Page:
Tuesday, November 09, 2010

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Taiwanese Beef Noodle Soup

Star Anise on RecipeThis was another recipe from the Comfort Food section of The Newlywed Kitchen Cookbook. This recipe contained lots of Asian ingredients that are most likely only found in Asian food stores. Mark and I took a trip to the Uwajimaya in Bellevue last Friday to shop for ingredients. We found almost everything needed for the recipe. I'm not all that familiar with Asian ingredients which made it a little difficult to find some things. The only thing I had to leave out of the recipe was the Szechuan peppercorns which I wasn't able to find. There was also some confusion on the soy sauce. Who knew there were so many different varieties? This recipe called for dark and light soy sauce. All soy sauce looks dark to me so figured. I made a bad assumption that everyday soy sauce was dark soy sauce. I could only find one soy sauce labeled as "light" and figured the soy sauce I had already was dark. I didn't find out until later it was the other way around. I picked up a few other soy sauces for another recipe I'm making for next weekend so I now have 4 different kinds. For the Chinese rice wine, I bought a bottle of cheap sake.

I made some beef broth the night before to use in this recipe. I didn't have any bones on hand so I went to Fred Meyer and asked if they had any beef bone scraps I could have and they packaged some up for me. I think I paid around $2.50 for a package. So I get everything all done for the soup and I take my pictures and am just about to sit down and eat and I smack my head realizing I forgot to add the noodles. How could I forget the main ingredient? The recipe calls for "Asian noodles" which is pretty broad. There are so many different varieties. I asked Lorna what she recommended and she mentioned some noodles at Uwajimaya that come in a refrigerated green package and are labeled as vermicelli. The noodles aren't dried so they only take a couple of minutes to cook. So I had some noodles ready to add to the soup in a jiffy and took a few more pictures before we dug in.

The soup was rather spicy, I'm guessing it was from the chile black bean sauce. I even added an extra cup of water to make it a little less spicy but that apparently wasn't enough. There were plenty of leftovers and I added more water to the leftovers to turn down the heat which made it just right.

I normally don't post recipes from cookbooks but I was given permission to post this one since it's posted on the internet already. So enjoy!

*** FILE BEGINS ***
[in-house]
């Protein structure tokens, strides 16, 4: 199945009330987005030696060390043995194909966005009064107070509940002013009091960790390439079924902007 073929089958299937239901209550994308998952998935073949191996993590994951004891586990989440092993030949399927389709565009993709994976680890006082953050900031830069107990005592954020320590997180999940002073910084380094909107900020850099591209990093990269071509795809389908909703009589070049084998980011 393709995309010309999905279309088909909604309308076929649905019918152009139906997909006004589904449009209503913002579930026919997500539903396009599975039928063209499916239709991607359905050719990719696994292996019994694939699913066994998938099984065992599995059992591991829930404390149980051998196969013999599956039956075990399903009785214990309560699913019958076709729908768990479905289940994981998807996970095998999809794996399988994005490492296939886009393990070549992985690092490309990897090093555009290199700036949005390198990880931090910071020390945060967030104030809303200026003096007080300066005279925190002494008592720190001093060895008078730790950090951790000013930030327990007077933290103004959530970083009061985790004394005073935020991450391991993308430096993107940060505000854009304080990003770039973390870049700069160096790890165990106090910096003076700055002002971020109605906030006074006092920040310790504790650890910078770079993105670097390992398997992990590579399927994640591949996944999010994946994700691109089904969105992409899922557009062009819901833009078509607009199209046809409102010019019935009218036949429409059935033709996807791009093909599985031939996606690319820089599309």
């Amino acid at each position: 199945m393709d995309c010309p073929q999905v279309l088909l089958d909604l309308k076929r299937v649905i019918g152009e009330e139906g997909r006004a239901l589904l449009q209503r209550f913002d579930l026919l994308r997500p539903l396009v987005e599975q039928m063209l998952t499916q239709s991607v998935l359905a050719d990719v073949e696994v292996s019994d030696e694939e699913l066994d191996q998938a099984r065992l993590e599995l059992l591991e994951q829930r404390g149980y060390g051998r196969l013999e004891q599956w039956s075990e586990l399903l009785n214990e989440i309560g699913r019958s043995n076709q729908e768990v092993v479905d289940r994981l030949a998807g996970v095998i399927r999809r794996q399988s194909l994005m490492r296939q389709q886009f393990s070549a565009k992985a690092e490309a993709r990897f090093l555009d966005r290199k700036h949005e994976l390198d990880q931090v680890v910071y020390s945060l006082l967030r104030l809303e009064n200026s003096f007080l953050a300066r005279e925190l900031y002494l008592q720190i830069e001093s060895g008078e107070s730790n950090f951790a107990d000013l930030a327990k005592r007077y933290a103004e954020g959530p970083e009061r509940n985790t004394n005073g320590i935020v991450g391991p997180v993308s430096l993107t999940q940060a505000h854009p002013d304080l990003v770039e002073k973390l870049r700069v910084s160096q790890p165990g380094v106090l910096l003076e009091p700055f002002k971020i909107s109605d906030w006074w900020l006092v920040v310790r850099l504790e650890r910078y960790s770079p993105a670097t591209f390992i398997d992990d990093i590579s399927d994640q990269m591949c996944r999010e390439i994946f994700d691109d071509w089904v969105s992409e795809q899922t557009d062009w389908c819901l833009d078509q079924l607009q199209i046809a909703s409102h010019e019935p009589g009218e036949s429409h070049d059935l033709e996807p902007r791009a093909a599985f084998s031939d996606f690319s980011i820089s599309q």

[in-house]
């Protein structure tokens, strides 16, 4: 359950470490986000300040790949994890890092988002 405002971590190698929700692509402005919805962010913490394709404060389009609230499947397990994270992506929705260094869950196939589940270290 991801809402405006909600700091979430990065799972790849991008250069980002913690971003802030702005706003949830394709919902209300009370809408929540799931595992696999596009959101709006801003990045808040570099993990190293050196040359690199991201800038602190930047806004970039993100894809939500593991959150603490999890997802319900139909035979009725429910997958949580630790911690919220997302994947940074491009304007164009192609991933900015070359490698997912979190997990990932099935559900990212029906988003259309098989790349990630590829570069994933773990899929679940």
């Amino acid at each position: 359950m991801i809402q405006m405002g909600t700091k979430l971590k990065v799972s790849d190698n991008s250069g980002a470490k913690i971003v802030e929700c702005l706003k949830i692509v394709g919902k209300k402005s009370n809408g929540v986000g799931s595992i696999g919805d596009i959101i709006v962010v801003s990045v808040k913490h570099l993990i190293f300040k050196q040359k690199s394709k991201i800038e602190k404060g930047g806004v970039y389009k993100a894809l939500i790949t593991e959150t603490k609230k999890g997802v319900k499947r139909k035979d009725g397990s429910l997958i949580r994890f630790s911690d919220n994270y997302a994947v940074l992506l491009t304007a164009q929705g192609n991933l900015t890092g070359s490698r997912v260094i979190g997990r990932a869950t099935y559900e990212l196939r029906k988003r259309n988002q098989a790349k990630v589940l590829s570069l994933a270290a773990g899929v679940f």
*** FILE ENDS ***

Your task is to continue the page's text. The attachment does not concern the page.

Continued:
Ingredients:
3 whole star anise, or 1/2 tsp ground star anise
1 1/2 tsp whole Szechuan peppercorns
2 to 4 small fres red chilies, seeded
2 Tbsp vegetable or peanut oil
3 lbs bone-in beef shank or short rib
8 cloves garlic, lightly smashed
5 slices peeled fresh ginger, cut 1/4 inch thick
5 green onions, cut into 4-inch pieces
3/4 tsp Chinese five-spice powder
3 Tbsp Chinese chili black bean sauce
1/4 Cup Chinese rice wine
1 small piece Chinese rock sgar
1/3 Cup light soy sauce
2 Tbsp dark soy sauce
6 Cups low-sodium beef broth
2 Cups water
1 bunch or more baby bok choy
3/4 lb Asian noodles, cooked and drained
2 Tbsp chopped fresh cilantro, for garnish
Chinese chili oil, for garnish (optional)

1. In a cheesecloth, combine the star anise, peppercorns, and red chilies, and tie the bundle with a piece of string.

2. In a large heavy-bottomed pot or dutch oven, heat the oil over high heat until it is smoking. Brown the beef on both sides, 2 to 3 minutes per side. Add the garlic, ginger, and green onions to the oil and stir until fragrant, about 2 minutes. Add the five-spice powder, chili black bean sauce, rice wine, rock sugar, light and dark soy sauces, broth, and water, as well as the spices bundled in the cheesecloth. Bring to a boil, then lower the heat to medium-low and cover. Simmer for 3 1/2 to 4 hours, until the meat is very tender and falling off of the bone.

3. Remove the meat from the pot and discard the bones. Cut the meat into bite-sized pieces. Strain the broth and discard the cheesecloth bundle, ginger, green onions, and garlic.

4. Cook the bok choy directly in the hot broth for 3 to 4 minutes, until tender. To serve, put a portion of the cooked noodles in each bowl and ladle the soup over the noodles. Add some of the beef and bok choy to the bowl, and garnish with a bit of cilantro and a dash of hot chili oil.

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